I am lacking energy. What tips can you give me to increase my energy levels?
Energy levels can be tricky; certain foods, activities or emotions may trigger high- or low-levels of energy, and these triggers are different for different people. Rather than focusing on increasing your energy levels, it may be helpful to think about how to maintain consistent, healthy energy levels throughout your days. First, if you suspect your lethargy may be due to a medical conditions, it would be a good idea to visit a health care provider to rule out any problems that could be making you feel de-energized. Students at Columbia can make an appointment at Medical Services (Morningside) or the Student Health Service (CUMC).
Many of us face personal, school, and/or professional demands that seem to sap our energy and leave us feeling out of sorts. If you suspect your daily routine could be playing a role in your lack of energy, here are some energy boosting tips to help you feel more like that battery-powered bunny:
- Sleep: Get an adequate amount of sleep each and every night. Although this varies from person to person, try to sleep at least seven or eight hours a night. In addition, depending on the individual, "power" naps may either revive you or leave you feeling more tired. In the latter case, add that nap time to your nightly sleep so you will wake up feeling more rested. For more information, visit the A!sleep site.
- Exercise: Exercise regularly three to four times a week for at least thirty minutes each time, but preferably every day for thirty minutes. Exercise may make you feel tired initially if you have not exercised or do not exercise regularly, but your body will adjust and feel more invigorated. Exercise outdoors, not only to get away from the sweaty smell of gyms, but also to breathe in fresh air and get some sun, which can help energize you (and make exercise seem less of a burden and more enjoyable).
- Eat: Consume enough calories from a varied and healthy eating plan. Add more fresh fruits and vegetables to your diet, and also eat more complex carbohydrates, which will provide you with sustaining energy. Eat fewer simple carbohydrates (sugar from candy, for example), which give you a quick burst of energy, but soon leave you feeling tired from the sugar blues (hypoglycemia). Eating a balanced breakfast can also help you maintain steady energy levels throughout the day.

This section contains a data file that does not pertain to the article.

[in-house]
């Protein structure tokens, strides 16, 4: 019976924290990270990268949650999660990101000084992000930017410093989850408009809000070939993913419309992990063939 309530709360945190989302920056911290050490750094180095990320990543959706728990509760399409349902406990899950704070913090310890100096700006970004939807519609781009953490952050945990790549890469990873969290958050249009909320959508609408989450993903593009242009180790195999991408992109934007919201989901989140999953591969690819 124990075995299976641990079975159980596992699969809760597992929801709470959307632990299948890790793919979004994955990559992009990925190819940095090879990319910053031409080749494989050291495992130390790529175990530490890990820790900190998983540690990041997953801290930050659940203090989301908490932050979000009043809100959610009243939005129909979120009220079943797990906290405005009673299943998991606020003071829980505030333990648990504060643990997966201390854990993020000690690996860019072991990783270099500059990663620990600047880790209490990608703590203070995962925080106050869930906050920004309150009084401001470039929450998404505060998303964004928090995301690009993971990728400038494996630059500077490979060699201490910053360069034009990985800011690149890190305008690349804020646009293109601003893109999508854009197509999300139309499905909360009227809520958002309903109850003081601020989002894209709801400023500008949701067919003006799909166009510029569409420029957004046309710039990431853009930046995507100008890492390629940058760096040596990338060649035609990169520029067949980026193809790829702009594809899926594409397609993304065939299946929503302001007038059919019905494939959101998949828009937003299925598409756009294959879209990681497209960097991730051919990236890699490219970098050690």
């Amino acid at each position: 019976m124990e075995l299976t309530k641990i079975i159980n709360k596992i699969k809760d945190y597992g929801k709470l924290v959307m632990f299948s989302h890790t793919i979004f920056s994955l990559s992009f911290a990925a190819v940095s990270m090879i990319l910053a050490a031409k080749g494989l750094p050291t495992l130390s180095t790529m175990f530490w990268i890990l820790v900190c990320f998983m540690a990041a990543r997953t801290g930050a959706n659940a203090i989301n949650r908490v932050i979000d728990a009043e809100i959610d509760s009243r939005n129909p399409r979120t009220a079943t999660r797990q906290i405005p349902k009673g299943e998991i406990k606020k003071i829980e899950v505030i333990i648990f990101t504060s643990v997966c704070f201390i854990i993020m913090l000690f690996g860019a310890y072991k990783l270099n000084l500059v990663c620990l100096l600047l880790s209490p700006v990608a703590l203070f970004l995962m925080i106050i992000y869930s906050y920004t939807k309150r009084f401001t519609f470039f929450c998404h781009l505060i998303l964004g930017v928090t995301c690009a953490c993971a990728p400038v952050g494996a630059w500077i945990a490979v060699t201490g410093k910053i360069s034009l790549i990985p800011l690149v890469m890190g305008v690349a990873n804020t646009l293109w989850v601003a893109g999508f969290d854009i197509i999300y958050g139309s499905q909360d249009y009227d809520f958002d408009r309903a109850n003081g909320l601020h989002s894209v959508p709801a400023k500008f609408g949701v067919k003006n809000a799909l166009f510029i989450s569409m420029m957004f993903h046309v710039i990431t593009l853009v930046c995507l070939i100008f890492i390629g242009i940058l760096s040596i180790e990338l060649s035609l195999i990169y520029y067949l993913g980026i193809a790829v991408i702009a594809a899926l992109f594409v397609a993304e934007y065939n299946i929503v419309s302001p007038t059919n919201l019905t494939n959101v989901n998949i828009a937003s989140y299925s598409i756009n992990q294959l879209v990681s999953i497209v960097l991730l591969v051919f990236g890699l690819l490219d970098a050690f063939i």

- Meditate: One of the most consistent benefits reported by meditators is increased energy. Improved quality of sleep and heightened concentration rank up there, too. Meditation is usually performed for ten to twenty minutes once or twice a day, and is easy to learn. There are a variety of books and tapes that provide meditation instruction — you can find them in most major bookstores in the self-help and alternative medicine sections.
- Enjoy Yourself!: Let your friends, partner(s), and family members know of your need to be energized so they can help motivate you to get involved and become more active. Their encouragement and support will help you follow through with your revitalization program. Also, being preoccupied can leave you stressed out and exhausted (physically and mentally). Instead, do something you enjoy. Have fun while improving your physical and emotional energy levels to help lift your spirits.
For a boost, you can likely figure out some personal re-energizers by thinking about a few questions, such as: Do I feel energized, or more tired, after hanging out with friends and family? Does zoning out for 30 minutes in front of the computer or TV give me some needed down time, or make me want to fall asleep? What foods make me feel best after eating them? Does taking a 15 minute break from work or studying help me focus better when I return? Also, it would be helpful to think about ways you might balance eating, sleeping, exercise, work, and play in your life for sustained energy. Carpe diem!Alice!